It's a game of chaos in a multi-fractured party

Against such a background, projecting Sushma Swaraj as a probable PM candidate doesn't settle the issue. According to a Wikileaks revelation made a year ago, the RSS doesn't really trust the Hindutva credentials of Delhi-based Sushma and Arun Jaitley, both Advani aides, and instead chose Nitin Gadkari as the party chief.

According to the leaked cable, the RSS, which has assumed a big responsibility in the BJP's affairs following the 2009 poll debacle, thought Gadkari as a better candidate despite the fact that he was a regional face and with no poll experience, just because he was close to the former's ideological stand. Besides Swaraj and Jaitley, other leaders like Arun Shourie, Yashwant Sinha or Venkaiah Naidu also do not have the RSS background, while the organisation played a vital role in sidelining Jaswant Singh and Vasundhara Raje, the cable said.

RSS's interference and the backlash

The BJP has been clearly fragmented by the RSS's interference. The only face that it has today is Narendra Modi, particularly after the Gujarat CM transformed his image a great deal in the last decade. But Nitish Kumar's protest and Bal Thackeray's backing Sushma would again create a fresh concern for the RSS. According to some experts, this is a new kind of federalism gaining shape in Indian politics. It is not a typical centre-state structural tug-of-war but an assertion of regional voices and they do not abide by the national leadership anymore. The RSS and Shiv Sena also had a clash of opinions over the 'Mumbai for Maharashtrians' campaign.

Nitish Kumar's opposition to Modi can be considered a vote-politics strategy for it is a quest by the Bihar CM to project himself as a loyalist to secularism (or minorityism), but Bal Thackeray's move is propelled by individualistic designs. Thackeray doesn't want either Gadkari (for the two don't share smooth terms in Maharashtra politics) or Modi in the PM's post. He is also aware of the two leader's rapport and Raj Thackeray's growing ties with Modi might seem to be a big threat to Shiv Sena's future in Maharashtra. Bal Thackeray will not like Modi's ascendancy even he had said a couple of months ago that he wanted a Hindutvawadi PM for both are seen as big Hindutva icons and growth of one will only reduce the space for the other.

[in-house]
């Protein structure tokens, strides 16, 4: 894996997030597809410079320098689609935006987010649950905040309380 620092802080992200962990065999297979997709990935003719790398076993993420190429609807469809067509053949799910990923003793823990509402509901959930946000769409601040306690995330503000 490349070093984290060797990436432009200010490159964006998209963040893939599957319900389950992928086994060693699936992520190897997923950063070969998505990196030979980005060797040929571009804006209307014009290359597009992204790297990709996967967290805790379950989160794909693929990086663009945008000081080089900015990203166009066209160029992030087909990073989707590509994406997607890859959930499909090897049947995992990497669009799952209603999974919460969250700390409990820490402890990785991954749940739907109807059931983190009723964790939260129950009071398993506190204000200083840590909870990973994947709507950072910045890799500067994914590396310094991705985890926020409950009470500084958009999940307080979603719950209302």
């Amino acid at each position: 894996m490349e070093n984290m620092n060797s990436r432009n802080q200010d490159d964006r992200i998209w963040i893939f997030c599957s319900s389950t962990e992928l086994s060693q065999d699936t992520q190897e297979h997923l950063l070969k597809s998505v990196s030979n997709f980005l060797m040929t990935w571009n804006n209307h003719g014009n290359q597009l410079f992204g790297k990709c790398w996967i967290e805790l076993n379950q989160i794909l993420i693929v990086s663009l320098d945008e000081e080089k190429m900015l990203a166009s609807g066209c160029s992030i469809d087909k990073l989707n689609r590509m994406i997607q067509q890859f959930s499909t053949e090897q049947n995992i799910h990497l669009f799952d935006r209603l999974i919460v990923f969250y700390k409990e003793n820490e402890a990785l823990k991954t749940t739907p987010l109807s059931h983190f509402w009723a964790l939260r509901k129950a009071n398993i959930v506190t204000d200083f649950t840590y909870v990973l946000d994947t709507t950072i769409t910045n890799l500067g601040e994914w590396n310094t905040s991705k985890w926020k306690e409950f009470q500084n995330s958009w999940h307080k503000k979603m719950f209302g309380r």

Thackeray even tried to gain an upper hand when he slammed Modi last year for trying to project a secular image of himself. "Modi should not give the Hindus the poison of secularism in a pursuit to capture the throne in Delhi," the Shiv Sena patriarch had thundered then. The senior Thackeray also knows that Sushma, not a RSS person, does not enjoy great terms with either Gadkari or Modi.

Bal Thackeray does not have a good relation with Jaitley, who again is close to Nitish Kumar and SAD leadership. Advani's recent blogging on a non-Congress, non-BJP leader assuming the responsibility of the PM's office was not liked by Bal Thackeray either, even though other NDA parties could feel elated.

Little chance of BJP emerging a united force

I can't see a charismatic personality evolving and act as a glue factor in the BJP, even in two-year time. Narendra Modi is the only hope to succeed as the PM but can he become one? If he becomes the PM, who will be his successor in Gujarat? The Congress will be more than happy if he wins the December elections this year and remain confined within the limits of Gujarat and not go for an all-India role. The NDA is still playing the waiting game but at some point of time, the allies will have to meet the fact and choose a PM candidate. Who will succeed in reining in forces like RSS and Shiv Sena and work towards a unison to serve the interest of governance? The BJP might have lost even before the game started.